After some four minutes, Guerrinha regained consciousness. Paramedics arrived. Because they could not rule out a possible spinal injury, they immobilized Guerrinha and started an IV before transporting him to Providence Sacred Heart Medical Center.

“I remember waking up in the ambulance with the paramedic giving me numbers and telling me to remember them, checking me for a concussion,” Joseph said. “I don’t remember the hit at all. The last thing I remember was playing in the game and then waking up in the ambulance. I may never remember exactly what happened.”

Soccer officials are trained to deal with injury situations, Brock said, and she followed her training.

“I was right there when it happened, and the University athletic director (Ken VanSickle) was right there on the sideline when it happened,” she said. “We made eye contact, and he ran off to call 911.

“I’m a player, I’m a coach and I’m a referee in soccer. After what happened, being a mom kicked in and I went home and hugged my kids.”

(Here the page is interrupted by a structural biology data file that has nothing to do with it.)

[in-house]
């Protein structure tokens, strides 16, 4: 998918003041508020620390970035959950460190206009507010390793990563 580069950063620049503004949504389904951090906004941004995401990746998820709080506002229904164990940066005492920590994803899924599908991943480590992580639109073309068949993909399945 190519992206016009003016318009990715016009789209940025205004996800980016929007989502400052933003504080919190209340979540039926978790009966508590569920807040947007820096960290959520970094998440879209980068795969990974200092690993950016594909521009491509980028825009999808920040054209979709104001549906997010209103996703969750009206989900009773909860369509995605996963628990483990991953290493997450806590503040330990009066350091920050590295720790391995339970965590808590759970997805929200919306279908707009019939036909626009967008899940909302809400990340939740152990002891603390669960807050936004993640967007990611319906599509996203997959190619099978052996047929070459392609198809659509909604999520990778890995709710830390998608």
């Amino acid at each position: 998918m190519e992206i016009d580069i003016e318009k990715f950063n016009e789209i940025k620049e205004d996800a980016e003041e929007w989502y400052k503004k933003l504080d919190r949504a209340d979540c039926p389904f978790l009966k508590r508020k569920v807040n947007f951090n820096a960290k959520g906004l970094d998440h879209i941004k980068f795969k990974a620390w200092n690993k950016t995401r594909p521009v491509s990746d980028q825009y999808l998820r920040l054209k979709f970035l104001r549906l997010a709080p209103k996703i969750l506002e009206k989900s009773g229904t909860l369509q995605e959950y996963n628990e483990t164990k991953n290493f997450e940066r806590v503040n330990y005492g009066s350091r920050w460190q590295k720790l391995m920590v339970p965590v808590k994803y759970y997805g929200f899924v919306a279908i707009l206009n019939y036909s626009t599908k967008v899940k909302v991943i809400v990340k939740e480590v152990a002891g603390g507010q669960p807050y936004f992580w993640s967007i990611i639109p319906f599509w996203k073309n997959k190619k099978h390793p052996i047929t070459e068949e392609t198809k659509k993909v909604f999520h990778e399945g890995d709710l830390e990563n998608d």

While other families enjoyed the spring break from school, Cyndi Guerrinha nervously waited for test results. Neurological tests. Cardiology tests. EEGs, EKGs, ultrasounds.

Doctors were concerned about the head injury. But there was cause for concern with an irregularity with Guerrinha’s heart – a concern that, thankfully, came to nothing.

Meanwhile, the Guerrinha family discovered a vast network of support.

“I got cards and letters from all kinds of people, all saying that they were sorry I was hurt and that they were praying for me to recover,” Joseph said. “The U-Hi player I collided with came to the house and told me how sorry he was that I had been hurt and that was really nice. I logged onto Facebook, and there were thousands of people wishing me well – OK, not thousands exactly, but lots and lots of people.”

Brock looked in to see how Guerrinha was recovering, and the Titans’ soccer team sent a gift basket. And the Central Valley soccer family closed ranks and provided plenty of moral support as well.

“Joseph is really the heart and soul of this team,” Monrroy said. “He’s been everything you want a team captain to be and we really missed him while he was gone. I think we were all pretty upset over what happened.”

With each passing day, the news got better.

“The specialist really educated us about concussions,” Cyndi said. “We found out that even what we were initially told in the emergency room was outdated, that they’re learning more and more about concussions and how to treat them.